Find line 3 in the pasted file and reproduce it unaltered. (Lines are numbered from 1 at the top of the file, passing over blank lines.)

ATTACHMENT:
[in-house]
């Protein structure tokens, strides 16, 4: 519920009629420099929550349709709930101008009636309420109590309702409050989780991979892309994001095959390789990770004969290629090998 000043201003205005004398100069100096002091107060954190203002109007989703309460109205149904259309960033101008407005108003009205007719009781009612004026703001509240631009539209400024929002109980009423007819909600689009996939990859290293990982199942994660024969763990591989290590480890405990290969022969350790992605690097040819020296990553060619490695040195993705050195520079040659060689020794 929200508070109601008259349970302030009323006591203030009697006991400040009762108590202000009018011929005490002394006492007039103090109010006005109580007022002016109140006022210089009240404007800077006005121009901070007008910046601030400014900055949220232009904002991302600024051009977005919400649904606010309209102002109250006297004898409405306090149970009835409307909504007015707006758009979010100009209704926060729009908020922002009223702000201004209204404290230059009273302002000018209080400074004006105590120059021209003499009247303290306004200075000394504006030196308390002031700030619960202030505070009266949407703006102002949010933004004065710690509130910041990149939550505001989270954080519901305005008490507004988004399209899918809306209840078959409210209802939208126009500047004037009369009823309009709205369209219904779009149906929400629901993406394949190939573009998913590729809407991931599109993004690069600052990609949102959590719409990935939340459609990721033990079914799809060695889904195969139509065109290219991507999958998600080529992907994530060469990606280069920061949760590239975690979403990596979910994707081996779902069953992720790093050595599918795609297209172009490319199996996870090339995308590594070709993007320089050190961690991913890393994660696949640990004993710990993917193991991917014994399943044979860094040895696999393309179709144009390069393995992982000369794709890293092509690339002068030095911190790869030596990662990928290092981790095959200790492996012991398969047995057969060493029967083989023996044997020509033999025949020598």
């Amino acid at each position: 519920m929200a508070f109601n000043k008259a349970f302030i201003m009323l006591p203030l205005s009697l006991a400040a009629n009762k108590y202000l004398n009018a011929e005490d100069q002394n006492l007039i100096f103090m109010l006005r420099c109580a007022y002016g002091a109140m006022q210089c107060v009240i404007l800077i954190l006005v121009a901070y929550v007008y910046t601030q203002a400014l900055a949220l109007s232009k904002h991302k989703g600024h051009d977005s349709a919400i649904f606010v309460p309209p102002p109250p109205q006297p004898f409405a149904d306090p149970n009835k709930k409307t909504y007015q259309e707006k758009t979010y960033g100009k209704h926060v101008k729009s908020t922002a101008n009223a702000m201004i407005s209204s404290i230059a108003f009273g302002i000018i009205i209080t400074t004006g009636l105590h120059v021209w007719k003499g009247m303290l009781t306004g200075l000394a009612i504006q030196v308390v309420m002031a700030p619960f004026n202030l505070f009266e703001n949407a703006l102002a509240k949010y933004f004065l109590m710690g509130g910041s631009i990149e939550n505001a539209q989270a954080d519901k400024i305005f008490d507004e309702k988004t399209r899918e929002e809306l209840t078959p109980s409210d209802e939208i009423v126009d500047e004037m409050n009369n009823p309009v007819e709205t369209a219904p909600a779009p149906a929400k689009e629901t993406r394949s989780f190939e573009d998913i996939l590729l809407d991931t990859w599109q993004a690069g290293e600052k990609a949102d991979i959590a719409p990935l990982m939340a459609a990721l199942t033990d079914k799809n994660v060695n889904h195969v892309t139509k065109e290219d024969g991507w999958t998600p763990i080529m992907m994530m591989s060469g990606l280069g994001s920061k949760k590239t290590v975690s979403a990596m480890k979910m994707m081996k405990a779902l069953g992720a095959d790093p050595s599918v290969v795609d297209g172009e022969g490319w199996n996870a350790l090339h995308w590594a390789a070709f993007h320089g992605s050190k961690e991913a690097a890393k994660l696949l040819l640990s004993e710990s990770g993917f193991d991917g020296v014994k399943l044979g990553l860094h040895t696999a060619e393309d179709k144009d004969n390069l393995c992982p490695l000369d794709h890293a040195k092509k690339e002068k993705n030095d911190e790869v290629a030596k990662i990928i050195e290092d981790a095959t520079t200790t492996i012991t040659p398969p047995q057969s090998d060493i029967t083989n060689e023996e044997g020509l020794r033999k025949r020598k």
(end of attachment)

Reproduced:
């Amino acid at each position: 519920m929200a508070f109601n000043k008259a349970f302030i201003m009323l006591p203030l205005s009697l006991a400040a009629n009762k108590y202000l004398n009018a011929e005490d100069q002394n006492l007039i100096f103090m109010l006005r420099c109580a007022y002016g002091a109140m006022q210089c107060v009240i404007l800077i954190l006005v121009a901070y929550v007008y910046t601030q203002a400014l900055a949220l109007s232009k904002h991302k989703g600024h051009d977005s349709a919400i649904f606010v309460p309209p102002p109250p109205q006297p004898f409405a149904d306090p149970n009835k709930k409307t909504y007015q259309e707006k758009t979010y960033g100009k209704h926060v101008k729009s908020t922002a101008n009223a702000m201004i407005s209204s404290i230059a108003f009273g302002i000018i009205i209080t400074t004006g009636l105590h120059v021209w007719k003499g009247m303290l009781t306004g200075l000394a009612i504006q030196v308390v309420m002031a700030p619960f004026n202030l505070f009266e703001n949407a703006l102002a509240k949010y933004f004065l109590m710690g509130g910041s631009i990149e939550n505001a539209q989270a954080d519901k400024i305005f008490d507004e309702k988004t399209r899918e929002e809306l209840t078959p109980s409210d209802e939208i009423v126009d500047e004037m409050n009369n009823p309009v007819e709205t369209a219904p909600a779009p149906a929400k689009e629901t993406r394949s989780f190939e573009d998913i996939l590729l809407d991931t990859w599109q993004a690069g290293e600052k990609a949102d991979i959590a719409p990935l990982m939340a459609a990721l199942t033990d079914k799809n994660v060695n889904h195969v892309t139509k065109e290219d024969g991507w999958t998600p763990i080529m992907m994530m591989s060469g990606l280069g994001s920061k949760k590239t290590v975690s979403a990596m480890k979910m994707m081996k405990a779902l069953g992720a095959d790093p050595s599918v290969v795609d297209g172009e022969g490319w199996n996870a350790l090339h995308w590594a390789a070709f993007h320089g992605s050190k961690e991913a690097a890393k994660l696949l040819l640990s004993e710990s990770g993917f193991d991917g020296v014994k399943l044979g990553l860094h040895t696999a060619e393309d179709k144009d004969n390069l393995c992982p490695l000369d794709h890293a040195k092509k690339e002068k993705n030095d911190e790869v290629a030596k990662i990928i050195e290092d981790a095959t520079t200790t492996i012991t040659p398969p047995q057969s090998d060493i029967t083989n060689e023996e044997g020509l020794r033999k025949r020598k």